Though always in the middle of nearly constant chaos for 40 years, she maintained such an efficient and graceful purpose that you wondered if Flo was a real person or something you plugged in at dawn and turned off at midnight.
Born June 1, 1936, in Ruston to Evelyn Mabel and Lonnie Lee, Ms. Florine Davis “Flo” Miskelley passed away Friday in Ruston due to complications from a stroke.
She was 87.
But in Flo Years, who knows how old she was? In the four decades she worked for (ran?) Louisiana Tech’s athletic department until her retirement in 2005, the University got at least 120 working years from her.
A graduate of both Ruston High (1953) and Tech (1955), she worked eight years in Mississippi before she was hired by Tech football coach and athletic director Joe Aillet in August of 1965 as the ticket manager and the only secretary in the entire athletic department.
She had asked to work anywhere on campus but in athletics. And then she told Aillet she didn’t know anything about football.
“That’s OK,” he told her. “You won’t be playing.”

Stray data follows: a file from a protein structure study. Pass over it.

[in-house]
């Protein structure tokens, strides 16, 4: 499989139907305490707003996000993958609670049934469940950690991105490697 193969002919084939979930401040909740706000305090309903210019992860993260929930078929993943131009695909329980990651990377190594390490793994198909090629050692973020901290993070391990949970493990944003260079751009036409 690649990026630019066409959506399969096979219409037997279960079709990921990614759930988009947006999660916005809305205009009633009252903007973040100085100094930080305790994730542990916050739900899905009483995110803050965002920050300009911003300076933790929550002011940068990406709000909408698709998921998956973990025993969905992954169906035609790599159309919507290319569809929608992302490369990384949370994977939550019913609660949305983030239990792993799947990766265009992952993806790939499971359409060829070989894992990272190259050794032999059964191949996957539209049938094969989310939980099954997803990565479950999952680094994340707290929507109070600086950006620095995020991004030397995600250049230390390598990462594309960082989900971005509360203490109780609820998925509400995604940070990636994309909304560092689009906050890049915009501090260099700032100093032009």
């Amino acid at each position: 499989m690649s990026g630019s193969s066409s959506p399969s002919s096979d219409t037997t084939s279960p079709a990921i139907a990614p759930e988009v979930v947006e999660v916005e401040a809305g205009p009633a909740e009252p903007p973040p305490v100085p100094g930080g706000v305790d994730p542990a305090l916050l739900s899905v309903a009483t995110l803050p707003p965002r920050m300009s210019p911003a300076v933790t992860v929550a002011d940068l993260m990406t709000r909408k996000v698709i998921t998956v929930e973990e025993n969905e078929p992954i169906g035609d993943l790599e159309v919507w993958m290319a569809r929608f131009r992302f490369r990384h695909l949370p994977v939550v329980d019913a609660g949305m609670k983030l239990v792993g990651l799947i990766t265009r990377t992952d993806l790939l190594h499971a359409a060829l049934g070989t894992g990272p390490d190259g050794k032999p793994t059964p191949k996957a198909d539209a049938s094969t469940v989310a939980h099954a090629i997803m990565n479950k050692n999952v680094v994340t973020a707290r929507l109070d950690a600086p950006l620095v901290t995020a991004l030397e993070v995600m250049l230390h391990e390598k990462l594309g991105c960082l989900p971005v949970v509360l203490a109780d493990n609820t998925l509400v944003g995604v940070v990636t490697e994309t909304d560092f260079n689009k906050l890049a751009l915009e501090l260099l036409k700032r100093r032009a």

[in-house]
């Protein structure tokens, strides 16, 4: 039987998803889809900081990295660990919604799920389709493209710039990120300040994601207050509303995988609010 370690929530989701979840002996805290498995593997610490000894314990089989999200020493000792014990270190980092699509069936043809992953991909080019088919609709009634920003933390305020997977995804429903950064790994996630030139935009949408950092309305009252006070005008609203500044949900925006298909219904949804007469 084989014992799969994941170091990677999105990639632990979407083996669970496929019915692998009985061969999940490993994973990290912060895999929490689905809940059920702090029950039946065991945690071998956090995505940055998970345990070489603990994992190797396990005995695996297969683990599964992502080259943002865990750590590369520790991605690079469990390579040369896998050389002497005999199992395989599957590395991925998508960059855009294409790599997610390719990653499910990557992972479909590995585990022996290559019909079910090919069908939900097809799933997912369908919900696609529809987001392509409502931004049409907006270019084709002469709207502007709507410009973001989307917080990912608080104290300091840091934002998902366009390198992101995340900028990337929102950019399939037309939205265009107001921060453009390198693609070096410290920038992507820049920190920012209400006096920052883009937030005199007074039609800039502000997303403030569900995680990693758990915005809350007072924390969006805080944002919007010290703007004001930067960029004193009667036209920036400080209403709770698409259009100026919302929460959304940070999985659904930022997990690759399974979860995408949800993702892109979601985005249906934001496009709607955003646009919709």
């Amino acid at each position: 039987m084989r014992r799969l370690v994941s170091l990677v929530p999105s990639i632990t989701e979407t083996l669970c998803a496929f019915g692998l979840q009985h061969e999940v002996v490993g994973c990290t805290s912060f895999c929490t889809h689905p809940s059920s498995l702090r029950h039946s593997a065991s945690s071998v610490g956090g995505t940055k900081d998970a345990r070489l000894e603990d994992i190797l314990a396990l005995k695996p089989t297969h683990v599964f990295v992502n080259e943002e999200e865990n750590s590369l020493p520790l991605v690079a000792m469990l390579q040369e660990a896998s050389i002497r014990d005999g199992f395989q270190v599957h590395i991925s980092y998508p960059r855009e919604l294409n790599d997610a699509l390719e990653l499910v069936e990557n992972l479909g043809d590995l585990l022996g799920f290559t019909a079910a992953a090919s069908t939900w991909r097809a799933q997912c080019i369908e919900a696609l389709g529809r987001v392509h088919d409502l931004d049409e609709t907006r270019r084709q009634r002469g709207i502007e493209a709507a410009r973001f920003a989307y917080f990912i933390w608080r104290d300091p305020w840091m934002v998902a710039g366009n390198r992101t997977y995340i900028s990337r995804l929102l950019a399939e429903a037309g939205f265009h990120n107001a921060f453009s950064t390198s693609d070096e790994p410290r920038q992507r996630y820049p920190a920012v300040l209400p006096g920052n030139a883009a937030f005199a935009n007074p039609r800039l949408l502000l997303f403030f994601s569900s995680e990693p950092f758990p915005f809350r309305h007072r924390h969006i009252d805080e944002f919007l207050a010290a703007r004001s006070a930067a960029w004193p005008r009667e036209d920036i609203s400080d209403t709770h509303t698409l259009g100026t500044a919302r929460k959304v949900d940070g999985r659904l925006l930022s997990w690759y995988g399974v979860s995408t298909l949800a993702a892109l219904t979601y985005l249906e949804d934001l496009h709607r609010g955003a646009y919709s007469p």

And she didn’t. But she did most everything else.
She was the last of the old-school athletic business managers and ticket chiefs, doing it all with no technology outside of her brain and ingenuity. Pencil. Pad. Memory. Smiles.
No one knows how she did it. I was 18 and she was 42 and in her prime when I met her in 1978; saw her at the field house most every day for the next six years and heard each of these phrases daily, hundreds of times through the years:
“You’d better talk to Flo.”
“Flo will know.”
Every day of the world.
She was either structured and systematic or the luckiest person ever because whatever needed doing got done, and with a refined and stylish air only she seemed to manage.
She defines Unsung Hero, and there’s one in every athletic department. (We are thinking Roxanne Freeman before her retirement from Northwestern State, as a for instance.) They exude a goodness you can feel on top of a productivity you can see and a competence you can bank on.
That was Flo. A motion perpetual but unhurried, a spirit undefeated.
Flo made her customers feel special; athletic message boards from other schools mentioned how nice “the ticket lady at Tech” was. She made us boys feel cared for, made us feel we mattered.
And she loved her dogs. You could do a lot worse if you were a stray in Lincoln Parish than to wander up to Flo’s house.
Everybody loved her, is the deal. When she stepped down as Associate Athletic Director, 600 people showed up for her reception and, though she was a bit embarrassed by it all, gave her a standing ovation.
Her obituary was three paragraphs, six sentences, just 129 words. She probably wanted it that way. That’s so Flo.
She was the ticket we were all so lucky to get.
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